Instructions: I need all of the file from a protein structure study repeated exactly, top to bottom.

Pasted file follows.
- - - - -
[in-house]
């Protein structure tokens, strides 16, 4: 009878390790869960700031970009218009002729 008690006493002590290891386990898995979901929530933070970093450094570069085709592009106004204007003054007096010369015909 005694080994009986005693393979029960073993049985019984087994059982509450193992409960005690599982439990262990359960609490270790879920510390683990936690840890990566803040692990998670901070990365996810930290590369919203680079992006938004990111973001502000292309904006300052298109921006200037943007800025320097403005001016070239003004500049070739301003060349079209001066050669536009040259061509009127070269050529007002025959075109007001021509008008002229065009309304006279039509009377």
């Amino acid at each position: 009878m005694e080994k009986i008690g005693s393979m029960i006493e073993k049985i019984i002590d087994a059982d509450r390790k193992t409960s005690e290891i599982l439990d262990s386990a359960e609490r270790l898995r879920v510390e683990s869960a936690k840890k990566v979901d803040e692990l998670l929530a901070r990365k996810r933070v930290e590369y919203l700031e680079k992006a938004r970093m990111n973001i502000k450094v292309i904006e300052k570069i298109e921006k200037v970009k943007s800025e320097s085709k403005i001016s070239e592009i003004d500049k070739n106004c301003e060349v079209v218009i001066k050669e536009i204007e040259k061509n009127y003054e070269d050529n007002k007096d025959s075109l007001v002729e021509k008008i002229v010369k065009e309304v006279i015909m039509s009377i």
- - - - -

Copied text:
[in-house]
């Protein structure tokens, strides 16, 4: 009878390790869960700031970009218009002729 008690006493002590290891386990898995979901929530933070970093450094570069085709592009106004204007003054007096010369015909 005694080994009986005693393979029960073993049985019984087994059982509450193992409960005690599982439990262990359960609490270790879920510390683990936690840890990566803040692990998670901070990365996810930290590369919203680079992006938004990111973001502000292309904006300052298109921006200037943007800025320097403005001016070239003004500049070739301003060349079209001066050669536009040259061509009127070269050529007002025959075109007001021509008008002229065009309304006279039509009377």
């Amino acid at each position: 009878m005694e080994k009986i008690g005693s393979m029960i006493e073993k049985i019984i002590d087994a059982d509450r390790k193992t409960s005690e290891i599982l439990d262990s386990a359960e609490r270790l898995r879920v510390e683990s869960a936690k840890k990566v979901d803040e692990l998670l929530a901070r990365k996810r933070v930290e590369y919203l700031e680079k992006a938004r970093m990111n973001i502000k450094v292309i904006e300052k570069i298109e921006k200037v970009k943007s800025e320097s085709k403005i001016s070239e592009i003004d500049k070739n106004c301003e060349v079209v218009i001066k050669e536009i204007e040259k061509n009127y003054e070269d050529n007002k007096d025959s075109l007001v002729e021509k008008i002229v010369k065009e309304v006279i015909m039509s009377i």